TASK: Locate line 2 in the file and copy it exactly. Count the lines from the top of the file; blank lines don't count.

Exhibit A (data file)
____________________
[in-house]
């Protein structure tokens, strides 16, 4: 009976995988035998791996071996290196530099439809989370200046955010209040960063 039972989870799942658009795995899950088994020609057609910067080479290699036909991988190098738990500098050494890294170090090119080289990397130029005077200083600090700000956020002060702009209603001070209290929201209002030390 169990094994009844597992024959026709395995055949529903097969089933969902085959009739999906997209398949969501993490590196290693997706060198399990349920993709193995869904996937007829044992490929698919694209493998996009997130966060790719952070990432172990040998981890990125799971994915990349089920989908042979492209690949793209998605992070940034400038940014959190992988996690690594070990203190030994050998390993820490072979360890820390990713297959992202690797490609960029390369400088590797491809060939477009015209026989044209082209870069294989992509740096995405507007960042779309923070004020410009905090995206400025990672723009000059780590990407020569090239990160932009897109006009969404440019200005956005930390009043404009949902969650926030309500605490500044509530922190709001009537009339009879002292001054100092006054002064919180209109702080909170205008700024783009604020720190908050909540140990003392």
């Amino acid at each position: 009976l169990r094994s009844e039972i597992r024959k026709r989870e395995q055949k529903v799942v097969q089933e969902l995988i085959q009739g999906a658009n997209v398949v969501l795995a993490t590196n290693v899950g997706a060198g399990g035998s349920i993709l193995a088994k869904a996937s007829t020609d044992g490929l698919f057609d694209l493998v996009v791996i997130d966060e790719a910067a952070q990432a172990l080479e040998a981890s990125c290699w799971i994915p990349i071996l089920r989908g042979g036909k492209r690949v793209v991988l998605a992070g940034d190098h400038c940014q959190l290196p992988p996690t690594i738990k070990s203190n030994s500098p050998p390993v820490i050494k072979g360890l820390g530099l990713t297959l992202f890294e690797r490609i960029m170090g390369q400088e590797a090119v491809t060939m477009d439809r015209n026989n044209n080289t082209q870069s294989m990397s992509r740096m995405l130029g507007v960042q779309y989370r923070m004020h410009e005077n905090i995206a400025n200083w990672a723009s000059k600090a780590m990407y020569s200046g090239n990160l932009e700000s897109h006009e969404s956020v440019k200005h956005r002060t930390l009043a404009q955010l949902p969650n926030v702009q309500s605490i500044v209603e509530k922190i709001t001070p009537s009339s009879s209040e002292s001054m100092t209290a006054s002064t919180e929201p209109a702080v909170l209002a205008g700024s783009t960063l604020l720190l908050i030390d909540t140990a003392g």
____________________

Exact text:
């Protein structure tokens, strides 16, 4: 009976995988035998791996071996290196530099439809989370200046955010209040960063 039972989870799942658009795995899950088994020609057609910067080479290699036909991988190098738990500098050494890294170090090119080289990397130029005077200083600090700000956020002060702009209603001070209290929201209002030390 169990094994009844597992024959026709395995055949529903097969089933969902085959009739999906997209398949969501993490590196290693997706060198399990349920993709193995869904996937007829044992490929698919694209493998996009997130966060790719952070990432172990040998981890990125799971994915990349089920989908042979492209690949793209998605992070940034400038940014959190992988996690690594070990203190030994050998390993820490072979360890820390990713297959992202690797490609960029390369400088590797491809060939477009015209026989044209082209870069294989992509740096995405507007960042779309923070004020410009905090995206400025990672723009000059780590990407020569090239990160932009897109006009969404440019200005956005930390009043404009949902969650926030309500605490500044509530922190709001009537009339009879002292001054100092006054002064919180209109702080909170205008700024783009604020720190908050909540140990003392």